Applicability of the principle “Proof of the right” to Conventional application

This article relates to a recent judgment of IPAB in the case “NTT DoCoMo Inc. Vs The Controller of Patents and Designs” for a patent application No. 794/CHE/2006 which was refused to proceed further by the Indian patent office. The copy of the decision made by IPAB can be accessed here. Brief summary of the case In summary, the application relates to “TRANSMISSION RATE CONTROL METHOD AND MOBILE STATION” filed by NTT DoCoMo Inc., a Japanese company on 2nd May 2006, bearing patent application number 794/CHE/2006. The application was filed as a conventional application with priority from Japanese application No. 3.2005-134640... Read More

A Change in Year Brings Change in IP Laws and Policy

The intellectual property (IP) concepts that are applied today to the national laws and international treaties and organizations date back to eighteenth century.  The IP laws vary from one country to another. The changes in Intellectual property laws also depend on the changes in technology. Due to emerging new technologies and R&D activities, the intellectual property also continues to be constantly evolving and changing. Over the years countries worldwide have made efforts to make IP system more efficient and effective. This is because countries have realized that Intellectual property plays a significant role in promoting the economy of the country.... Read More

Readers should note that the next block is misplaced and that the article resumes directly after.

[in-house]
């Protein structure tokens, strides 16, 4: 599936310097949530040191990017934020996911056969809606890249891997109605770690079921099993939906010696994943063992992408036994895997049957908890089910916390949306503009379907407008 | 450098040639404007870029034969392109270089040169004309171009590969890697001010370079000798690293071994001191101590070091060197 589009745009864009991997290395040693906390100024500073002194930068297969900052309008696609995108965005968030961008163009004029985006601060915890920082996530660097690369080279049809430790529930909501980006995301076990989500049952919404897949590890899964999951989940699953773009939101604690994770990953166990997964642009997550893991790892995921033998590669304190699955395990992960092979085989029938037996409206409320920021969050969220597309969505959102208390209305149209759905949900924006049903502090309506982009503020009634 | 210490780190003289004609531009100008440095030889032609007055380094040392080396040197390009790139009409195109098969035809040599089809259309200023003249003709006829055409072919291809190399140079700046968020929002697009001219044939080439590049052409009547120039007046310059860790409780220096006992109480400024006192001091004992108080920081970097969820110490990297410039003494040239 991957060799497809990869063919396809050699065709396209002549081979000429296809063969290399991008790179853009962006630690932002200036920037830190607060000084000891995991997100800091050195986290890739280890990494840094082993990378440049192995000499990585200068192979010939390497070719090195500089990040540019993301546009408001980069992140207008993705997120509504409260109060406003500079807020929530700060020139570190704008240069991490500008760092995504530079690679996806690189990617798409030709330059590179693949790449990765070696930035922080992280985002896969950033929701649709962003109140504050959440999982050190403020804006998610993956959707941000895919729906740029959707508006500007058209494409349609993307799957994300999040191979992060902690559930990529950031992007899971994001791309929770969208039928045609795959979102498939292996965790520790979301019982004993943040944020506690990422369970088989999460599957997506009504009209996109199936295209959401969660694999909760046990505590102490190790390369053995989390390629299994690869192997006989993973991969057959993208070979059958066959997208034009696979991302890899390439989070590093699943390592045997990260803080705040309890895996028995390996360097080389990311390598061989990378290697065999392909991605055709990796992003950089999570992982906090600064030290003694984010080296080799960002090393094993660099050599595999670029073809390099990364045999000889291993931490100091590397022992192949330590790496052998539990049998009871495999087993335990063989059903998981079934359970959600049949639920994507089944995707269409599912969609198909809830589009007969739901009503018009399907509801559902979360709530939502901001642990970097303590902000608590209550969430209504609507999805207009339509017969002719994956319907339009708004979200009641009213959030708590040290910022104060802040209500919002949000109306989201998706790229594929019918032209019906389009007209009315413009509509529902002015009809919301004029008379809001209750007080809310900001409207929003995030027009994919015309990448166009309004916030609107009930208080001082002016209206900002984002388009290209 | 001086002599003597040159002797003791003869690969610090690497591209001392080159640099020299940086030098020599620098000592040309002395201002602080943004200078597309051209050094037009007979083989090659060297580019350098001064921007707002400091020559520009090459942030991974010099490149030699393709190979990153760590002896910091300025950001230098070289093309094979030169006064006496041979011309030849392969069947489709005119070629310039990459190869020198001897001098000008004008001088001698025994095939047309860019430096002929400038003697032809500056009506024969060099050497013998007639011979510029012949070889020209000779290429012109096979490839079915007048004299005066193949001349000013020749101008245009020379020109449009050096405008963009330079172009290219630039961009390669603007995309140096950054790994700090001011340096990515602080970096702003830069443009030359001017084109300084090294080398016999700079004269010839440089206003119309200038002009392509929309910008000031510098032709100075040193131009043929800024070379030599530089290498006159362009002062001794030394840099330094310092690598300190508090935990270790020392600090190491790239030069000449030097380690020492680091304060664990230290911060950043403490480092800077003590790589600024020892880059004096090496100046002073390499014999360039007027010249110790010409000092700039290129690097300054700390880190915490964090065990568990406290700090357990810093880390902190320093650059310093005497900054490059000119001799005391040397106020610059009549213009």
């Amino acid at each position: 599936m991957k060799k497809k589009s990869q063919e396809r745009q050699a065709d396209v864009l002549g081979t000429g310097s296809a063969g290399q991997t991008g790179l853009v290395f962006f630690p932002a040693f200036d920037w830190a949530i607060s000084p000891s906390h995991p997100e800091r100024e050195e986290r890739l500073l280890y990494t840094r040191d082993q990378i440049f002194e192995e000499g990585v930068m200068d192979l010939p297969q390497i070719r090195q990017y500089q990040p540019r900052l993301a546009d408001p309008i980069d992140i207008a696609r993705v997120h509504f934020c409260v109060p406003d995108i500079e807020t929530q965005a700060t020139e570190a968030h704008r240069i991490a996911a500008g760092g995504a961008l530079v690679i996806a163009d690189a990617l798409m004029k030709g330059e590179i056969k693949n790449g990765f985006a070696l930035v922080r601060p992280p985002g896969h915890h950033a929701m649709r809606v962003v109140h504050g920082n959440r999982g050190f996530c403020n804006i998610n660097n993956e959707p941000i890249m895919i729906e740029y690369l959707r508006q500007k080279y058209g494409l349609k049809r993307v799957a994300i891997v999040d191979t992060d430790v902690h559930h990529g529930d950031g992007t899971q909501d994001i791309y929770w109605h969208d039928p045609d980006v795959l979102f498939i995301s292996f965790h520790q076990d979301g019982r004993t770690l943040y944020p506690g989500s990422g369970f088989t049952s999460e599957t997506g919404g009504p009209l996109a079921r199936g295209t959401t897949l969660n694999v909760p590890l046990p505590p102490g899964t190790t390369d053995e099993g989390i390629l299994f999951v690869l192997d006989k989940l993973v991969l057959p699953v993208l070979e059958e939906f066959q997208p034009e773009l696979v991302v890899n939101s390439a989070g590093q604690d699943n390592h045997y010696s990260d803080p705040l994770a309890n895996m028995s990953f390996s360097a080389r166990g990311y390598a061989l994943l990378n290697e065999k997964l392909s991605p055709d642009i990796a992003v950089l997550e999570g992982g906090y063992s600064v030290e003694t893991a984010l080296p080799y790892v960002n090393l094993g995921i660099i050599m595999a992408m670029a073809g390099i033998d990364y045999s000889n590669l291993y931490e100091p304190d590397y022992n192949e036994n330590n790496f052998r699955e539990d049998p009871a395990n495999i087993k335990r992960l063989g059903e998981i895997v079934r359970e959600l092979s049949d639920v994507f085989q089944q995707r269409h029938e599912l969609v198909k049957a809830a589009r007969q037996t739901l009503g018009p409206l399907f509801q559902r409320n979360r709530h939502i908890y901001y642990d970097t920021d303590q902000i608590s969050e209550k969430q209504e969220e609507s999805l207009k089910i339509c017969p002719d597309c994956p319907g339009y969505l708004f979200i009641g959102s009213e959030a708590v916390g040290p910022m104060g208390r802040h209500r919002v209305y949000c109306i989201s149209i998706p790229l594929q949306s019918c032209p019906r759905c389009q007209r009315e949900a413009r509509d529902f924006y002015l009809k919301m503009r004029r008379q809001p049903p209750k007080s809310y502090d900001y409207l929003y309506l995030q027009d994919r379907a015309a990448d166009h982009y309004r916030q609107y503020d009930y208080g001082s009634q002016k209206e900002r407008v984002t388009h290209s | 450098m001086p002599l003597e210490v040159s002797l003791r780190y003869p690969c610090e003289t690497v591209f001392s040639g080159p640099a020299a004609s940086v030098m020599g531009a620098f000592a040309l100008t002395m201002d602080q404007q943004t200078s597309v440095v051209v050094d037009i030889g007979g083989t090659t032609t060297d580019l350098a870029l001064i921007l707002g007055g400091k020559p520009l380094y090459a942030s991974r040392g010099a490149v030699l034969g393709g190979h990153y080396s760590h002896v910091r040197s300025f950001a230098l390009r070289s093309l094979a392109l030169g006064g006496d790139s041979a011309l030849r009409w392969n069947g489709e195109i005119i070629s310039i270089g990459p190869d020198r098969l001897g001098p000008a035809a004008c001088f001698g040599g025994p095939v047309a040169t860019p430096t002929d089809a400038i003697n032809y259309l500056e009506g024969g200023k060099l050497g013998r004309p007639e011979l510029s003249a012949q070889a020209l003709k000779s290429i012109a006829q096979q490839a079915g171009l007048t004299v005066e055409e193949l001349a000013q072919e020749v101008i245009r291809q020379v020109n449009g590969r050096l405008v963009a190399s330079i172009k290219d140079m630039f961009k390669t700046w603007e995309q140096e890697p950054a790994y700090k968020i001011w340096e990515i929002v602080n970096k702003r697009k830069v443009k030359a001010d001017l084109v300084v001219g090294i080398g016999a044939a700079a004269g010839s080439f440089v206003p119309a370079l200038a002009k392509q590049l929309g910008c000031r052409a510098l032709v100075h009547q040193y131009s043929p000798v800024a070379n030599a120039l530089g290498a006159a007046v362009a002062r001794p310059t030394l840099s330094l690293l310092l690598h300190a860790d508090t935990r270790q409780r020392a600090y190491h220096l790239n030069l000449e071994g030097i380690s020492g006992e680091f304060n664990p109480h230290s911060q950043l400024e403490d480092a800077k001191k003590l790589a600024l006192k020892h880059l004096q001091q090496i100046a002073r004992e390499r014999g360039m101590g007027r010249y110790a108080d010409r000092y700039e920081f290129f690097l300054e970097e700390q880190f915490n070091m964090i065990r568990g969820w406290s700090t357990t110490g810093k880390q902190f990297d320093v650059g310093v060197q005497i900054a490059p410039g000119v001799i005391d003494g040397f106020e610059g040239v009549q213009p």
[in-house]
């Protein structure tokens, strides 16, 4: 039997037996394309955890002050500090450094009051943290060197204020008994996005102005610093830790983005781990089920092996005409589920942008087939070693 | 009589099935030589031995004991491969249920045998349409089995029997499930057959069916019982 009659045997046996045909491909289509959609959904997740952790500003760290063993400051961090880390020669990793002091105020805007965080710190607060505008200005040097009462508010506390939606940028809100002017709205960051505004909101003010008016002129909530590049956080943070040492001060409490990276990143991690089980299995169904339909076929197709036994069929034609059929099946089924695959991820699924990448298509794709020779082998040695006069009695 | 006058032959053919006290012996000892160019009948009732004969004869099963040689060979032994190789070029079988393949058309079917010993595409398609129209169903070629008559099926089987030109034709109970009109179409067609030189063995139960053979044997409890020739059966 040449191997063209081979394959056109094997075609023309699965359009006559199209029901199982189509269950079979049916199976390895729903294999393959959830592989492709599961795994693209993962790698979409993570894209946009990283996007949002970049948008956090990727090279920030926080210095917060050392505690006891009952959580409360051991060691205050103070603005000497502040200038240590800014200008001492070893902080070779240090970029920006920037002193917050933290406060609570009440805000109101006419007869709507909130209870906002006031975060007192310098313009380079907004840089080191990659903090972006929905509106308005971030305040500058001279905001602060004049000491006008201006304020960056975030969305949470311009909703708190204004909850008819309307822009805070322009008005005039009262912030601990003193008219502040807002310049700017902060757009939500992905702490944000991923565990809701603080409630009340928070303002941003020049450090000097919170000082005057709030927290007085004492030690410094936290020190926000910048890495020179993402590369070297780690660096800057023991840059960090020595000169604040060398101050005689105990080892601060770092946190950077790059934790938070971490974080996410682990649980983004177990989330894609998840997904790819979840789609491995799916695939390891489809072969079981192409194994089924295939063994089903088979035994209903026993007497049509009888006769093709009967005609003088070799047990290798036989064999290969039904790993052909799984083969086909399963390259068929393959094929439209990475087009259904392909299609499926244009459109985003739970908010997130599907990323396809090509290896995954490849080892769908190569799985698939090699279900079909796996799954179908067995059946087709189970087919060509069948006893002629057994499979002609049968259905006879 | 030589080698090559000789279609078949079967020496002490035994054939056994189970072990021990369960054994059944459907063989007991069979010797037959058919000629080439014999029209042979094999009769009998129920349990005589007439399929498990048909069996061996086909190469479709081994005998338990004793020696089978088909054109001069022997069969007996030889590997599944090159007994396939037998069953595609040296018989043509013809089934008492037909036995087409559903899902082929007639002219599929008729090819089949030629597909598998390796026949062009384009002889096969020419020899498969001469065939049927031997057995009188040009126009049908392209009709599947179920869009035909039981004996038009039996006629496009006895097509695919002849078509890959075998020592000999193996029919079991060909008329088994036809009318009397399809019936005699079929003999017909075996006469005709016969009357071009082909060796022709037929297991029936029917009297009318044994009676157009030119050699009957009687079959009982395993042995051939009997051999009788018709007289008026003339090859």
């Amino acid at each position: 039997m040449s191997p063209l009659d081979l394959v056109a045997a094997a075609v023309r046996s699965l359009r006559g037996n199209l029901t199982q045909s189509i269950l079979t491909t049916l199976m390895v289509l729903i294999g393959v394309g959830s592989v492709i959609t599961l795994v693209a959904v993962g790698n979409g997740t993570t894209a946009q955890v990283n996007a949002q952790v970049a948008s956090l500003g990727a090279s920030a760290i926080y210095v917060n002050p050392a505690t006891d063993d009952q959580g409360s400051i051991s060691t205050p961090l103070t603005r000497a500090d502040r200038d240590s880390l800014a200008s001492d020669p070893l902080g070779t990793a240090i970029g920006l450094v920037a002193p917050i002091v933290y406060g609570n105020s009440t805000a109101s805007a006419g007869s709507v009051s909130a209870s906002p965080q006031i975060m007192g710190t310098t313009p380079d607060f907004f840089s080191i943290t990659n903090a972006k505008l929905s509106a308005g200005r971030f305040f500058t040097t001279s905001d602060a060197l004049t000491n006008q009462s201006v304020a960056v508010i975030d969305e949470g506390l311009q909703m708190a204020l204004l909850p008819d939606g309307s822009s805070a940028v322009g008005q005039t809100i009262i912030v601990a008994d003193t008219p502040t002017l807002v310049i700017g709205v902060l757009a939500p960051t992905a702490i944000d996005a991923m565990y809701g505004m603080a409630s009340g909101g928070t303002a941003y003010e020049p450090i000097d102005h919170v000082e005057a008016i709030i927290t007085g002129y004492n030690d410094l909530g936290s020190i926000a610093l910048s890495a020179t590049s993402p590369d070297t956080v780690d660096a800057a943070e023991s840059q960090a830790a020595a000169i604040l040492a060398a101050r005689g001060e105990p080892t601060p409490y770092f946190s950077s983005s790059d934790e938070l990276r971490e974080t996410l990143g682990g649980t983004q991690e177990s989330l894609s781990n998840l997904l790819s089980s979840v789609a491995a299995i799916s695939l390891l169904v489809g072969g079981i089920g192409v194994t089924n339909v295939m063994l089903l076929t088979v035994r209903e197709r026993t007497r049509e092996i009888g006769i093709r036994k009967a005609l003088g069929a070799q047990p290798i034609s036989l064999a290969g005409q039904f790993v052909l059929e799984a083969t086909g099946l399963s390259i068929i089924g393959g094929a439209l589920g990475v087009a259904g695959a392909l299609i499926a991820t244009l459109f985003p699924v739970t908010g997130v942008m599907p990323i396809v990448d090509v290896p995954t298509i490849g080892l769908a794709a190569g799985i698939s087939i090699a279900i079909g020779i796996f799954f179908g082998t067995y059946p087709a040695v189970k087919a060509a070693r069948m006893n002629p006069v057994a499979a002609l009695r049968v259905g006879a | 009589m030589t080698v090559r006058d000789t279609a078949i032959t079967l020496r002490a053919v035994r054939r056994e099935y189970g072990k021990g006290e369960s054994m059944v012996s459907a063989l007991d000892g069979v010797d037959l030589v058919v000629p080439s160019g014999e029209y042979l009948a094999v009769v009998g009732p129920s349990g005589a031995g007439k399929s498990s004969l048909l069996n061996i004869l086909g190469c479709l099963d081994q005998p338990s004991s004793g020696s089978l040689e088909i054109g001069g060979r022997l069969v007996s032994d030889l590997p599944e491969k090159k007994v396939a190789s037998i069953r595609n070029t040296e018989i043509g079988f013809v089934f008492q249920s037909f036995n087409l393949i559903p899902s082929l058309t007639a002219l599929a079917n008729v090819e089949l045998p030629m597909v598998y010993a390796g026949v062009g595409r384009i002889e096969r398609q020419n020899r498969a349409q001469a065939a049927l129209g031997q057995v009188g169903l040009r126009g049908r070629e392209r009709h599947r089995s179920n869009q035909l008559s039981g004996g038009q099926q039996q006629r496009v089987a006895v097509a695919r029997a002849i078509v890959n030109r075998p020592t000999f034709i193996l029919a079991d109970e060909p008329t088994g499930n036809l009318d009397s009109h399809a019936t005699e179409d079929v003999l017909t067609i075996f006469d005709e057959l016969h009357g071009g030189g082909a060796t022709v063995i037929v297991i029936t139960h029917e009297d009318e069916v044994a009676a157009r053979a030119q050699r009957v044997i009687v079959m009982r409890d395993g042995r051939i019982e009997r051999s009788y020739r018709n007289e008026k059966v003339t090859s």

IPAB: Nature of Jurisdiction, Power and Authority

Akash Patel, an intern at Khurana and Khurana, Advocates and IP Attorneys, looks at the nature of jurisdiction at the IPAB, its power and authority. In a judgment dated July 08, 2013, a larger bench of Intellectual Property Appellate Board (hereinafter read as IPAB) had decided on two important issues, one relating to IPAB’s power to review its own order and the other relating to grant interim orders on a pending final application. Background: In the matter of M/s Shreedhar Milk Foods Pvt. Ltd. (Applicant) vs Mr. Vikas Tyagi (Respondent), Applicant requested for an interim stay order on the registration of Trade Mark on... Read More

Central Government’s power of Revocation of Patent in Public Interest

Gopikrishnan M and Akash Patel, interns at Khurana and Khurana, Advocates and IP Attorneys, looks at Central Government’s power of Revocation of Patent in Public Interest. The Indian Patent Act,1970(hereinafter Act) empowers the Central Government to revoke any patent granted by the Indian Patent Office if it feels that the said patent is prejudicial to public interest. There are two provisions in the Patent Act, 1970 which empowers the Central Government to revoke granted patents. One is Section 65 of the Act which gives power to the Government to give directions to the Controller to revoke a patent if the Government... Read More